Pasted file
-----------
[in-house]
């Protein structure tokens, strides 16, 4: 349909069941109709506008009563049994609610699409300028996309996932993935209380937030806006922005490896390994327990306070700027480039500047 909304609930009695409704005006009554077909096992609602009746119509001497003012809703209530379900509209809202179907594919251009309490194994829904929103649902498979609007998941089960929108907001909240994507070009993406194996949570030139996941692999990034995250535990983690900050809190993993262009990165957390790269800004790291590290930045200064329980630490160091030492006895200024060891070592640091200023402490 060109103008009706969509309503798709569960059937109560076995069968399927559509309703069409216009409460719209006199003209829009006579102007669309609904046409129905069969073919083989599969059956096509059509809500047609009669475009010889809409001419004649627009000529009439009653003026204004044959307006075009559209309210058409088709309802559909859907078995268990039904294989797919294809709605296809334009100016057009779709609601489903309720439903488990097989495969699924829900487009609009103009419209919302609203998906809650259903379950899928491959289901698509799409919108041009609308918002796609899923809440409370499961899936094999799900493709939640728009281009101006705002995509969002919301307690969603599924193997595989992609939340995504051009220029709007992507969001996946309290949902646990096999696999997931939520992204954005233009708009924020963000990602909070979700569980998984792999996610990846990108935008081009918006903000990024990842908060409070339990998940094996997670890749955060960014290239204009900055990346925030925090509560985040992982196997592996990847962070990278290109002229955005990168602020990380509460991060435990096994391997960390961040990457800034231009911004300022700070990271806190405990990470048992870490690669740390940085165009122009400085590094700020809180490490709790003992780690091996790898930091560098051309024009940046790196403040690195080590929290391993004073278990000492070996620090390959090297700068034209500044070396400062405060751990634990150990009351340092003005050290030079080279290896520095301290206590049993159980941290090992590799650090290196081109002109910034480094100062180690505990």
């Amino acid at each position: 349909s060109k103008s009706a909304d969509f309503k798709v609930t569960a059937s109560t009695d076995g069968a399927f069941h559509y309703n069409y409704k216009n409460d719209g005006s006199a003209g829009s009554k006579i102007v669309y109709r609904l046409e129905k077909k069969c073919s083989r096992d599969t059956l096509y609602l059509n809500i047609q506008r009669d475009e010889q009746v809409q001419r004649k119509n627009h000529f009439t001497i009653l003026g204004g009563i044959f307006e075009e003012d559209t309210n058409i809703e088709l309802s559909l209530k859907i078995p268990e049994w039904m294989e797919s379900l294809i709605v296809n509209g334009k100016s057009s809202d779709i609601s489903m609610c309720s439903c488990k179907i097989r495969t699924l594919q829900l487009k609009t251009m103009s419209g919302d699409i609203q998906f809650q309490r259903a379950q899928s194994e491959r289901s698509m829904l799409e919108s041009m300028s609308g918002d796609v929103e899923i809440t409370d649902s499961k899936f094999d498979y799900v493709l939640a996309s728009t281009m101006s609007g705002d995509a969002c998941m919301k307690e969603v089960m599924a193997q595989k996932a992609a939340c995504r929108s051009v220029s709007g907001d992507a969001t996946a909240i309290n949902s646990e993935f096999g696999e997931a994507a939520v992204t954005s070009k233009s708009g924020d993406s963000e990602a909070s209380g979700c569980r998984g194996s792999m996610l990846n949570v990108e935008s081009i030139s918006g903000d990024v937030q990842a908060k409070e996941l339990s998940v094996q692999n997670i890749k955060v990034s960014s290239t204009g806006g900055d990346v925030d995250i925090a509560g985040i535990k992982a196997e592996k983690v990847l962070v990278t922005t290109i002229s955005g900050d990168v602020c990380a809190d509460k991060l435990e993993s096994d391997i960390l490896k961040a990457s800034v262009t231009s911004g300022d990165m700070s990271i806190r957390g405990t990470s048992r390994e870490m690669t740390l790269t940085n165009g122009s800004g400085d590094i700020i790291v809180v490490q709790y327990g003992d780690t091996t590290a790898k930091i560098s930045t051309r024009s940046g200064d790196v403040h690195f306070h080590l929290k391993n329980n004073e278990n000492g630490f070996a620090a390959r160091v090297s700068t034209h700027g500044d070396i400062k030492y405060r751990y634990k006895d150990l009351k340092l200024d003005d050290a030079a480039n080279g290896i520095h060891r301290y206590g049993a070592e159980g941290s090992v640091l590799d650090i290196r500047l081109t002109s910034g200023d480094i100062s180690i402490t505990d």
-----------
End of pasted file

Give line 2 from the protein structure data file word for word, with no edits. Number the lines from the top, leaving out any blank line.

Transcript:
């Protein structure tokens, strides 16, 4: 349909069941109709506008009563049994609610699409300028996309996932993935209380937030806006922005490896390994327990306070700027480039500047 909304609930009695409704005006009554077909096992609602009746119509001497003012809703209530379900509209809202179907594919251009309490194994829904929103649902498979609007998941089960929108907001909240994507070009993406194996949570030139996941692999990034995250535990983690900050809190993993262009990165957390790269800004790291590290930045200064329980630490160091030492006895200024060891070592640091200023402490 060109103008009706969509309503798709569960059937109560076995069968399927559509309703069409216009409460719209006199003209829009006579102007669309609904046409129905069969073919083989599969059956096509059509809500047609009669475009010889809409001419004649627009000529009439009653003026204004044959307006075009559209309210058409088709309802559909859907078995268990039904294989797919294809709605296809334009100016057009779709609601489903309720439903488990097989495969699924829900487009609009103009419209919302609203998906809650259903379950899928491959289901698509799409919108041009609308918002796609899923809440409370499961899936094999799900493709939640728009281009101006705002995509969002919301307690969603599924193997595989992609939340995504051009220029709007992507969001996946309290949902646990096999696999997931939520992204954005233009708009924020963000990602909070979700569980998984792999996610990846990108935008081009918006903000990024990842908060409070339990998940094996997670890749955060960014290239204009900055990346925030925090509560985040992982196997592996990847962070990278290109002229955005990168602020990380509460991060435990096994391997960390961040990457800034231009911004300022700070990271806190405990990470048992870490690669740390940085165009122009400085590094700020809180490490709790003992780690091996790898930091560098051309024009940046790196403040690195080590929290391993004073278990000492070996620090390959090297700068034209500044070396400062405060751990634990150990009351340092003005050290030079080279290896520095301290206590049993159980941290090992590799650090290196081109002109910034480094100062180690505990």